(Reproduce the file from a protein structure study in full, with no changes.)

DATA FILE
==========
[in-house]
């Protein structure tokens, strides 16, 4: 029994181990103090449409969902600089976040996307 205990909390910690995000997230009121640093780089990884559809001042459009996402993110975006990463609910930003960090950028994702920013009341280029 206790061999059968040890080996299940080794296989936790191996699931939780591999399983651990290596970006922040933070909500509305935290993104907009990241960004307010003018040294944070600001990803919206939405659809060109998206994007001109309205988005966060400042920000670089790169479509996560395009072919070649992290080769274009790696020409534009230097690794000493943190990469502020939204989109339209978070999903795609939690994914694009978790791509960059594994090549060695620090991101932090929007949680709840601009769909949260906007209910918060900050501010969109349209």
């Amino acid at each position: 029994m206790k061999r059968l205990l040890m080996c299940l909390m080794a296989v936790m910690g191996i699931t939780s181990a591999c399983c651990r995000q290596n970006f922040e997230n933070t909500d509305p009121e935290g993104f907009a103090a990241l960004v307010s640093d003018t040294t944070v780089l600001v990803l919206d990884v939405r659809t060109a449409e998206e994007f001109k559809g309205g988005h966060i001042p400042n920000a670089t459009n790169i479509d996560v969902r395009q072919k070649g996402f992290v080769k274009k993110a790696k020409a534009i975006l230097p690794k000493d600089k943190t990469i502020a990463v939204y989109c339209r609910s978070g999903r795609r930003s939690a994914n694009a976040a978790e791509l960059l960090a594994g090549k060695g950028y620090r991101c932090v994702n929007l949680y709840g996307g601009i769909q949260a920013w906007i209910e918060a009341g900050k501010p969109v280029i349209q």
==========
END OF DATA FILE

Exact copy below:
[in-house]
């Protein structure tokens, strides 16, 4: 029994181990103090449409969902600089976040996307 205990909390910690995000997230009121640093780089990884559809001042459009996402993110975006990463609910930003960090950028994702920013009341280029 206790061999059968040890080996299940080794296989936790191996699931939780591999399983651990290596970006922040933070909500509305935290993104907009990241960004307010003018040294944070600001990803919206939405659809060109998206994007001109309205988005966060400042920000670089790169479509996560395009072919070649992290080769274009790696020409534009230097690794000493943190990469502020939204989109339209978070999903795609939690994914694009978790791509960059594994090549060695620090991101932090929007949680709840601009769909949260906007209910918060900050501010969109349209």
């Amino acid at each position: 029994m206790k061999r059968l205990l040890m080996c299940l909390m080794a296989v936790m910690g191996i699931t939780s181990a591999c399983c651990r995000q290596n970006f922040e997230n933070t909500d509305p009121e935290g993104f907009a103090a990241l960004v307010s640093d003018t040294t944070v780089l600001v990803l919206d990884v939405r659809t060109a449409e998206e994007f001109k559809g309205g988005h966060i001042p400042n920000a670089t459009n790169i479509d996560v969902r395009q072919k070649g996402f992290v080769k274009k993110a790696k020409a534009i975006l230097p690794k000493d600089k943190t990469i502020a990463v939204y989109c339209r609910s978070g999903r795609r930003s939690a994914n694009a976040a978790e791509l960059l960090a594994g090549k060695g950028y620090r991101c932090v994702n929007l949680y709840g996307g601009i769909q949260a920013w906007i209910e918060a009341g900050k501010p969109v280029i349209q």